With online communities such as #run2workday and #runcommute growing in popularity, the run to and/or from work is definitely starting to create a bit of a stir. I took to the streets in a run home from work a few weeks ago and, while I was running, came up with this list of reasons for and against the #runcommute argument.
Pros (a.k.a. “the good stuff”!)
Kills two birds with one stone
Sometimes by the time you’re home from work you either don’t have time for a decent run, or you just can’t be bothered after a stressful journey. Making a run part of your journey means you can get the miles in and get from a to b.
Makes you happier
Following on from the first point, according to Professor Paul Dolan (author of Happiness By Design), happiness is derived from a mixture of pleasure and purpose; having an a-to-b run makes your efforts more purposeful, which in turn contributes to your overall happiness.
Makes you a stronger runner
#runcommute comes with a necessary baggage, and I don’t mean the emotional kind. My backpack (including winter jacket, work clothes, tupperware from my day’s food, etc. weighed in at 5kg. Imagine running with a 5kg weight strapped to your back… yeah, it takes extra effort to shift. All that transfers into your leg power, meaning a harder run, which will only make you inevitably run faster when you’re un-loaded.
That smug feeling
When your workmates are all getting ready to drive home you’re off to get changed for your run. They look at you (if not like you’re crazy) like you’re a picture of health and fitness. Oh, and of course there’s the double whammy of being eco-friendly. Damn right, you’re keeping fit and saving the environment. Pat yourself on the back!
A change of scenery
Running is a great way to see more of a town or city. You can use the run commute as an excuse to try out different routes home that you might not usually take. Also, if you commute in London, or another big city, and usually take the underground, you’ll see more of the city sights, and get some well needed fresh air.
Clocking up more miles
If you run the traditional three days a week then adding a run in for part, or all, of your journey is a really easy way to add in a few extra miles without taking too much time out of your busy day. It’s perfect for working professionals.
There’s no better feeling than running past a queue of stationary traffic. I don’t think I need to say more than that!
Cons (the “not-so-good stuff”)
All the stuff
Ok, so I know I had this kind of as a pro, but having a backpack full of stuff can make your run just feel difficult. I had to stop and walk for 100 metres or so twice during my run, which is just not like me ordinarily. Also, preparing your bag the night before can be a bit of a drag.
I usually drive to work, so during the day if I need to go somewhere by car I can, or sometimes I go straight from work to do sports massages. If I was run commuting I wouldn’t be able to do that, which means a lot more planning has to go into my week.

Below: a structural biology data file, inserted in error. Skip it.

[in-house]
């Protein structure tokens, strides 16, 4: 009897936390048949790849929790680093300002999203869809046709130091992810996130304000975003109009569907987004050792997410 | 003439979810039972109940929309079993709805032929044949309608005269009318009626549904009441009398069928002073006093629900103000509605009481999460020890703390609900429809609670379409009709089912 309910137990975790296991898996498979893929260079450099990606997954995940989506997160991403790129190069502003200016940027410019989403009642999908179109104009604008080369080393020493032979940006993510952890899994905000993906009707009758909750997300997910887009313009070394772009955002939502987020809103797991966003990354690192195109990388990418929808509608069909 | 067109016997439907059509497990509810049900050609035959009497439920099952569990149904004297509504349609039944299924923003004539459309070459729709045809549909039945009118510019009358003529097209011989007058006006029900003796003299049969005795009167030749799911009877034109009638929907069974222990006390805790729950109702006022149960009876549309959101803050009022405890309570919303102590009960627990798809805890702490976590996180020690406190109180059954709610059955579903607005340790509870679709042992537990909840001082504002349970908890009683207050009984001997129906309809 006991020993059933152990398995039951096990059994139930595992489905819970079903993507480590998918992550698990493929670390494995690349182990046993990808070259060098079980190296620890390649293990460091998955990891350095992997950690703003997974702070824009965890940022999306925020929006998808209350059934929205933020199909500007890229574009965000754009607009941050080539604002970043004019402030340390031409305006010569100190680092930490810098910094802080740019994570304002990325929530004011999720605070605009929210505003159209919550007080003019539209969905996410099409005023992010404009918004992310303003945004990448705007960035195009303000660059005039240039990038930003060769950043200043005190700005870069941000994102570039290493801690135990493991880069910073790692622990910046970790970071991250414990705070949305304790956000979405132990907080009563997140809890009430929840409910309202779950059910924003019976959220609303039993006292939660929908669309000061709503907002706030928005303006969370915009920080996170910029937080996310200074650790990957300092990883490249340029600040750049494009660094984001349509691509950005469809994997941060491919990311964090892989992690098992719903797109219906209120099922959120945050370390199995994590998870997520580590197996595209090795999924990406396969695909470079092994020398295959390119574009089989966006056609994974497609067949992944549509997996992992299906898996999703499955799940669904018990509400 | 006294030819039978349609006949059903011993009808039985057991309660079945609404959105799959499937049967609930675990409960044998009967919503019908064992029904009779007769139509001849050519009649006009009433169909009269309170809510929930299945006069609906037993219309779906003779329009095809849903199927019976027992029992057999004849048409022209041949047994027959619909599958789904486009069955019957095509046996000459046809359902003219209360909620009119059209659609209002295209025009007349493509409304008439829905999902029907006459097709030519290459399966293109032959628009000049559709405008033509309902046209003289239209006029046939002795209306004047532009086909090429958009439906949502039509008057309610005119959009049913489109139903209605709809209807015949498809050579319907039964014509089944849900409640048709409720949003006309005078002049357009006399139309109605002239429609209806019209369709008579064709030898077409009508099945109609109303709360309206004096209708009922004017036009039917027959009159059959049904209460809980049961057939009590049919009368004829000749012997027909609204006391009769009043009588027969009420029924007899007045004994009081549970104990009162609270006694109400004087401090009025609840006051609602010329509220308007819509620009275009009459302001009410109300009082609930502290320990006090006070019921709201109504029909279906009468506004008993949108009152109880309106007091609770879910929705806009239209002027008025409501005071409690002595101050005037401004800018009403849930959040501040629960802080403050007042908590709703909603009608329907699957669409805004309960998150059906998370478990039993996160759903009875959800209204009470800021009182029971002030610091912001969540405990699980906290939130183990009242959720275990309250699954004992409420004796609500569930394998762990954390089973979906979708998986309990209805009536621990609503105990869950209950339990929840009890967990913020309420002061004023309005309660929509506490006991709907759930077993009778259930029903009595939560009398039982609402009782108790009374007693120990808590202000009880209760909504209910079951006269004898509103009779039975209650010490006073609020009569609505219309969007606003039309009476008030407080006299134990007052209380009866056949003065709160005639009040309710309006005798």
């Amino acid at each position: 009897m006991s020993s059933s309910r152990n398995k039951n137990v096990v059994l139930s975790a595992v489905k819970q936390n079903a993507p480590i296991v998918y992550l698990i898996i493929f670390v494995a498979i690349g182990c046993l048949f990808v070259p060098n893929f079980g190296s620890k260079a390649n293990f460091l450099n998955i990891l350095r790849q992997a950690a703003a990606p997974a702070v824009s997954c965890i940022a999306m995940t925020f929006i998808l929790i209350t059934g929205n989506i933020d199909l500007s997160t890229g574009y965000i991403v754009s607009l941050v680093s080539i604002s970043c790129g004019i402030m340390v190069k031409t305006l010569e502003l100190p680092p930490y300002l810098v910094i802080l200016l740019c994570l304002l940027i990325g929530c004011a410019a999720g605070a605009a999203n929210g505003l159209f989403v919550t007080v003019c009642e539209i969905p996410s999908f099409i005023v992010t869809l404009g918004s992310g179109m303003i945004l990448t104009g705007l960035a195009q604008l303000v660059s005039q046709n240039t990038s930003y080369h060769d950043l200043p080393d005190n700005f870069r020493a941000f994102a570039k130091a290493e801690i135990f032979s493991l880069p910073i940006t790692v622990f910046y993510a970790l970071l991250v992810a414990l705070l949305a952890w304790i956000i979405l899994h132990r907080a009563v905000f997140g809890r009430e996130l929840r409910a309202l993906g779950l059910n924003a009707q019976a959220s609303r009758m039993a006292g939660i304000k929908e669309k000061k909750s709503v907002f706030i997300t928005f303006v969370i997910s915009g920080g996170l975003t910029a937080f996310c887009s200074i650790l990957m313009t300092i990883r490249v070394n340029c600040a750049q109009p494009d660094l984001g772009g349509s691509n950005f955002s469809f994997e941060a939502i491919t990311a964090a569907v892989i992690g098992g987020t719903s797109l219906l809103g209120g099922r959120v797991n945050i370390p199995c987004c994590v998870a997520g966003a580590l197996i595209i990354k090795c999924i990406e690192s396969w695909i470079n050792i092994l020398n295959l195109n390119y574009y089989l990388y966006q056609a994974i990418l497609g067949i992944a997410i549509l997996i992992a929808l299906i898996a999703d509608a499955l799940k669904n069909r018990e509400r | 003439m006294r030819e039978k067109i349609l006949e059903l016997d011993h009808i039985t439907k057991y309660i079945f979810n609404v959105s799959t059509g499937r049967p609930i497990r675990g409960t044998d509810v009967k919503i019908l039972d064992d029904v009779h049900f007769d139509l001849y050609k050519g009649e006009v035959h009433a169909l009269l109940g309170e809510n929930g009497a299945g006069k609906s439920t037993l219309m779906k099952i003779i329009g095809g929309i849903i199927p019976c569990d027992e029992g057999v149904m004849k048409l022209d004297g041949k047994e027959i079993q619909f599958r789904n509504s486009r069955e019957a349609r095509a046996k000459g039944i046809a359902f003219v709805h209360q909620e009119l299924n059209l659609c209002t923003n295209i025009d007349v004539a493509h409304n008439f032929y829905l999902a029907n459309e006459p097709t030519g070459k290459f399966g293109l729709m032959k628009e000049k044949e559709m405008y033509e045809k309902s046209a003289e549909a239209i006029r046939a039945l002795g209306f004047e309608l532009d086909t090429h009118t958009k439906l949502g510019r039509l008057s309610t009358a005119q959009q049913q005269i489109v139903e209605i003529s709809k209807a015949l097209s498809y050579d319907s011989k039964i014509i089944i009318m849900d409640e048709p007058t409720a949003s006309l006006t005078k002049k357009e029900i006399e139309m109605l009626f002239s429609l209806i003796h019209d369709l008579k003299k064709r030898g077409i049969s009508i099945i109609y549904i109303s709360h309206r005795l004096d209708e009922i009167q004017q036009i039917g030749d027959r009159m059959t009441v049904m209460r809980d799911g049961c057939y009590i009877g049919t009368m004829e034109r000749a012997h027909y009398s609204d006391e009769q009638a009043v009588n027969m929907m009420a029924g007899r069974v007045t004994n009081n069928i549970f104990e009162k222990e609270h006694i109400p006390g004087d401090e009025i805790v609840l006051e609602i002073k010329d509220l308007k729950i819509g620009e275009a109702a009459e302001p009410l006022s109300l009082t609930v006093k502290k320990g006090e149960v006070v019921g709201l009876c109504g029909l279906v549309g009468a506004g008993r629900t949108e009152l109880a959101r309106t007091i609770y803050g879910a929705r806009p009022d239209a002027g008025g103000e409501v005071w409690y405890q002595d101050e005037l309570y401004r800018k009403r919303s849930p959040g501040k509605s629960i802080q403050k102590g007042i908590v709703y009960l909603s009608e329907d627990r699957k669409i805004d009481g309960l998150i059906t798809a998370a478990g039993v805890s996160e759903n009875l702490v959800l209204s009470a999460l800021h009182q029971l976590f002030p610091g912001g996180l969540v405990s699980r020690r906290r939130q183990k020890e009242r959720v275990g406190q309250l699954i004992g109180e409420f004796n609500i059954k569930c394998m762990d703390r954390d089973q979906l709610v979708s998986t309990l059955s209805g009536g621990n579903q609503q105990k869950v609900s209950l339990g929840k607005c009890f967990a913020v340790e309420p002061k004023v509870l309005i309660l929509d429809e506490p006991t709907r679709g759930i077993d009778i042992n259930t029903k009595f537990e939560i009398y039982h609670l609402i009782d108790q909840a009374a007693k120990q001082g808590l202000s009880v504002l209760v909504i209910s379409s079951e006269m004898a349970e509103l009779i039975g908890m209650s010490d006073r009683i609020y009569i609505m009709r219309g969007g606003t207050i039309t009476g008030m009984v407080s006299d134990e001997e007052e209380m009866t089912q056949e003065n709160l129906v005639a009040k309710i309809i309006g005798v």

Unless you live really close to work (or happen to want to run for miles and miles!) there’s inevitably going to be some form of public transport involved in your journey, and if you miss your train or bus the whole commute can turn into a stressy nightmare. It also means (for those running to work) you either have to allow for a slow-run day by leaving extra early, or pushing yourself to keep a pace when you’re tired just to get to work on time.
If you’re a fair-weather-runner like me (I’m one of those people who can only run in the rain if it starts raining when I’m already running!) then being committed to a run home can end up being a miserable experience. Even worse is if you ran to work in the rain and then had to change into soggy kit to run home again. Well, it’s either than or dry your socks on the work radiators. Ergh.
Running those extra days doesn’t half add a tonne to your laundry basket. My fiancé already comments on how much of our laundry basket is made up of lycra and day-glo without me running to and from work as well! Unless you want to be constantly churning the workout washing perhaps #runcommute isn’t for you.
I quite like just having one shower a day, it’s easy. I train early in the mornings partly because once I’m washed and have done my hair and makeup I really don’t want to get sweaty again. So running home from work kind of goes against the grain for me, but I’ll swallow it up if it means getting all those pros!
Do you run to work? Have I missed anything? What do you love or hate about running to/from work?
If you fancy running to work why not join in #run2workday, the first Thursday of every month. The group who started the hashtag, @r2wgroup, also have en e-petition running (pun intended) where you can sign to help convince the government to introduce tax savings similar to that of the Cycle to Work scheme. Visit www.run2work.com for more information.